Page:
Walk Through the Target Work Process
We next prepared ourselves to complete the walk through. To get the
team ready, I explained what a walk through is and why it is done. The
purpose of the walk through is to gather more information about the work
process, the work areas within which it is performed, and any instances
of waste. With this information, the team has the facts needed to define
a mission and set goals for the event. Team members literally walk through
the process from beginning to end, if time permits, focusing on learning
about the work process and detecting instances of waste. The team makes
observations, asks questions, and listens to what workers say. After
the walk through, the Kaizen event co-leader conducts a separate personal
interview of each operator to gather his or her ideas about ways to improve
the process. We find a personal interview for gathering worker judgments
is better than asking the questions during the walk through, as it provides
the worker greater privacy.
In planning the walk through, I saw that we could not observe every
operation as it is performed within the one hour allotted for the walk
through. Therefore, I made selections and got the team's feedback. We
wanted to physically walk through each area in which work is performed
so that we could get a sense for distances and the flow of work. At a
minimum, we wanted a "talk through" on each activity. Before we began,
my co-leader instructed the team in how to detect waste. This instruction
is critical as it provides team members with a fresh way to view their
work activities and their workplace. This fresh perspective opens their
eyes to previously unseen improvement opportunities.
Nathan provided the talk through and demonstrations of the cylinder
preparation process. We wanted to see where Nathan got his paper work
and unprepared cylinders, how he hooked up a cylinder, where the vacuum
and purge equipment were located, and where he moved his prepped cylinders
once he was done. This all sounded like a lot of transport activity and
setup, both of which are forms of waste in that they do not materially
contribute to the final product but do consume resources. Also, we were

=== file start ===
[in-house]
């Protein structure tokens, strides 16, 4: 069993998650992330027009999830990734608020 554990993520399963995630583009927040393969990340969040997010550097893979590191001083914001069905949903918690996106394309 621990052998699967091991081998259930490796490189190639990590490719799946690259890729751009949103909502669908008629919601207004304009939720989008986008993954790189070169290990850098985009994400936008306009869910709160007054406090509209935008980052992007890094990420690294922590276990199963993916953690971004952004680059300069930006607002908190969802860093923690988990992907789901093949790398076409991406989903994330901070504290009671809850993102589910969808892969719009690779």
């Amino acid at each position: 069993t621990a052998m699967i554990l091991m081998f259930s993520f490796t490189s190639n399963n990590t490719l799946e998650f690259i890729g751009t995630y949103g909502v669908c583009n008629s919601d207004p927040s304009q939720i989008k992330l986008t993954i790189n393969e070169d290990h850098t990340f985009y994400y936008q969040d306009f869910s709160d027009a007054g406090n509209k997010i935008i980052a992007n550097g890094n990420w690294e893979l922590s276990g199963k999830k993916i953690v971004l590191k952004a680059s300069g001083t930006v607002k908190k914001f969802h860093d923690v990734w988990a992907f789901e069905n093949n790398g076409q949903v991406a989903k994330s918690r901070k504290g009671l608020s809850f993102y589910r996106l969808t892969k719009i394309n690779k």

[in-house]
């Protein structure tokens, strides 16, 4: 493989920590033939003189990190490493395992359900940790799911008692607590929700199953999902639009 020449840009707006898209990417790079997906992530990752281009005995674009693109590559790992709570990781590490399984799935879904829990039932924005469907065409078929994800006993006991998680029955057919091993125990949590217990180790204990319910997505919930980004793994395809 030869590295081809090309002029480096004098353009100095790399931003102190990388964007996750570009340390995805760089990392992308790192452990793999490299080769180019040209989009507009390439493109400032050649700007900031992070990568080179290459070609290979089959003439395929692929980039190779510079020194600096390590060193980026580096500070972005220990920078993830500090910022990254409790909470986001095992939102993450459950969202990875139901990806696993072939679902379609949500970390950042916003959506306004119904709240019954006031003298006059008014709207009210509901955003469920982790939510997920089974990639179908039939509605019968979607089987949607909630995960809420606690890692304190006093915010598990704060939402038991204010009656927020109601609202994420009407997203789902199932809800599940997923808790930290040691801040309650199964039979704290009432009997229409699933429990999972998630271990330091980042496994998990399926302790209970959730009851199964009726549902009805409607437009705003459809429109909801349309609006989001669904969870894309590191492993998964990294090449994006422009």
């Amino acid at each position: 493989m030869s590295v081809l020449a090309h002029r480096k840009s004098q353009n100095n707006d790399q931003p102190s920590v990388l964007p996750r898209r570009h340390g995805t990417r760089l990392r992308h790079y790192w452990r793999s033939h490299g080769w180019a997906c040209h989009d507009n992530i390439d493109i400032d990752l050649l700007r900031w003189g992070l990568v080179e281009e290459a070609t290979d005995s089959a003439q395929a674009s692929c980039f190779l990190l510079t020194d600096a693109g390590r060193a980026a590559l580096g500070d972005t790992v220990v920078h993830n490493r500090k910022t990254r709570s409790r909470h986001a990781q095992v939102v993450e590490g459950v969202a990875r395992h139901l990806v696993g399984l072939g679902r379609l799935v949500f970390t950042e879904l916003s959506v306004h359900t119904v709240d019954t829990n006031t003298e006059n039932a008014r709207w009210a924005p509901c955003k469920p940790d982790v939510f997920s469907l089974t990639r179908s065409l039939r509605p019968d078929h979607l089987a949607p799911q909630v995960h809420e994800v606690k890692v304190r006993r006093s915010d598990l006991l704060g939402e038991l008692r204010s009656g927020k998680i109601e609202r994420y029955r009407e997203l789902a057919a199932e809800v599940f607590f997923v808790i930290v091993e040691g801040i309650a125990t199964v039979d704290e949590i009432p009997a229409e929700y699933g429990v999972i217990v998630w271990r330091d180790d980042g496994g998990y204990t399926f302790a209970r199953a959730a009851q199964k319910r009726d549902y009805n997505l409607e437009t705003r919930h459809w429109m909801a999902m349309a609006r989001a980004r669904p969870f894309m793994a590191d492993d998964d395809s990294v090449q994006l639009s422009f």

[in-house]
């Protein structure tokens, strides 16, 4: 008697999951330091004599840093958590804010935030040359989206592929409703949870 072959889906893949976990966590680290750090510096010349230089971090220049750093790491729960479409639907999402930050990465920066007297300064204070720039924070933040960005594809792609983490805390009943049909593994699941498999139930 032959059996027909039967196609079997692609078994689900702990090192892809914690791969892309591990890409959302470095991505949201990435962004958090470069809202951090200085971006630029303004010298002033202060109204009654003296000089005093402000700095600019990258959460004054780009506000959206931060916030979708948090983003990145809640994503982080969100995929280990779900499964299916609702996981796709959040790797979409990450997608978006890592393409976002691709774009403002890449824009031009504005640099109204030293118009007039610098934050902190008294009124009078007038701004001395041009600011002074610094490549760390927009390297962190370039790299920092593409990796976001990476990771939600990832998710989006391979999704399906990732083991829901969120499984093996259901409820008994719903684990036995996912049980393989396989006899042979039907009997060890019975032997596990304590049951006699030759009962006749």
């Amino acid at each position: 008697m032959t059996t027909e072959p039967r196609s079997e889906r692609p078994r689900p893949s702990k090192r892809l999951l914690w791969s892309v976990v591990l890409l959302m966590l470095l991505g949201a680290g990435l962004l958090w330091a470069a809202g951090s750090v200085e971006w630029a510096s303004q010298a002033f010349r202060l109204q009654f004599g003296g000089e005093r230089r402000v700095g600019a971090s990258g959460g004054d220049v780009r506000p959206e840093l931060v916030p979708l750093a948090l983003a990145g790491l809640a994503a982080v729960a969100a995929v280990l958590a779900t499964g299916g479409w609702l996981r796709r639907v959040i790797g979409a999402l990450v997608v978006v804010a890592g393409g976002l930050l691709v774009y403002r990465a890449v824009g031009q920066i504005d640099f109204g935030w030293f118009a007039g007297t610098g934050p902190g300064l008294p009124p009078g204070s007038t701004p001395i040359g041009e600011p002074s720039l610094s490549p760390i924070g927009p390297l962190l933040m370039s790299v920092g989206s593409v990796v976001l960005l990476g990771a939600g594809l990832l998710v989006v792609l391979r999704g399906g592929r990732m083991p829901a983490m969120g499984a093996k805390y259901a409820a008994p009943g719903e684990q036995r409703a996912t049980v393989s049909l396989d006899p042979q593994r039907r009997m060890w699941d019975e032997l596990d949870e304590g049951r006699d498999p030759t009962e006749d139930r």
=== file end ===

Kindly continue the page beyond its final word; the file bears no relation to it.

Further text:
interested in seeing the start of the vacuum and purge operations and
especially how cylinders are hooked up to the manifold. We were concerned
about the ergonomics of the activity as well as with safety. Additionally,
the vacuum and purge operations ate up a lot of cycle time, so we wanted
to see if we could detect any ways to speed machine operations. Before
we observed the activities, Nathan told us how he reviewed the paperwork
on each cylinder he prepared, then got the cylinders from storage and
checked the test dates stamped on them. We observed the hook-up of several
cylinders. Afterward, Nathan showed how he placed a collar on the prepped
cylinder and told us about the additional paperwork he completed.
Next we observed the fill process. We could observe each operation up
to the filling activity itself as, together, they required no more than
14 minutes to perform. We were especially interested in the cylinder
prep activity, as this seemed to indicate a repetition of work that maintenance
had already completed. We also suspected that the rolling operation after
the cylinders were filled might be important to see. We thought that
there would be lifting involved which could have safety and ergonomic
implications. Reggie led us through the blending process, demonstrating
the operations we wanted to see.
The value of the walk through was evident. First, we saw that the prepping
activity inside the blending process did not repeat work done in maintenance,
but did seem as if it might better belong to that process. This activity
involves scraping off old labels (usually four, some of which do not
come off easily) and doing touch-up painting of bare spots on the cylinders.
While observing the rolling operation, I discov- ered that the platform
on which the cylinders rested while they were rolled rotated to a vertical
position so that the movement of the cylinders onto the rolling machine
did not require lifting. The cylinders were moved to the platform in
its vertical position and placed on a support connected to the rolling
platform; the platform was then tilted back to its horizontal position
for rolling. The operators moved cylinders from place to place two at
a time, tilting them on edge and rotating them in the direction they
needed to travel. This avoided the need to lift and carry cylinders.
Also during the walk through, Nathan noticed that a vacuum pump with
piping was mounted up on a wall, seemingly away from the processing.
He asked about it; it turned out to be a spare vacuum not in use. This
discovery would play an important role in the solutions generated later
in the week.
With the walk through over, the team members regrouped to pool their
observations and share whether they had detected instances of waste.
The team made 51 non-redundant observations of waste during the walk
through. The team categorized this list by type of waste, which involved
looking at each observation, deciding what type of waste it represented,
and recording it on a flipchart page titled with that type of waste.
This activity provided the team an opportunity to practice what it had
learned about the different categories of waste prior to the walk through.
It also would provide us with a rapid visual assessment of which types
of waste were most dominant in the work process. We needed this analysis
to build our fact-based direction (i.e., mission, goals, and do's and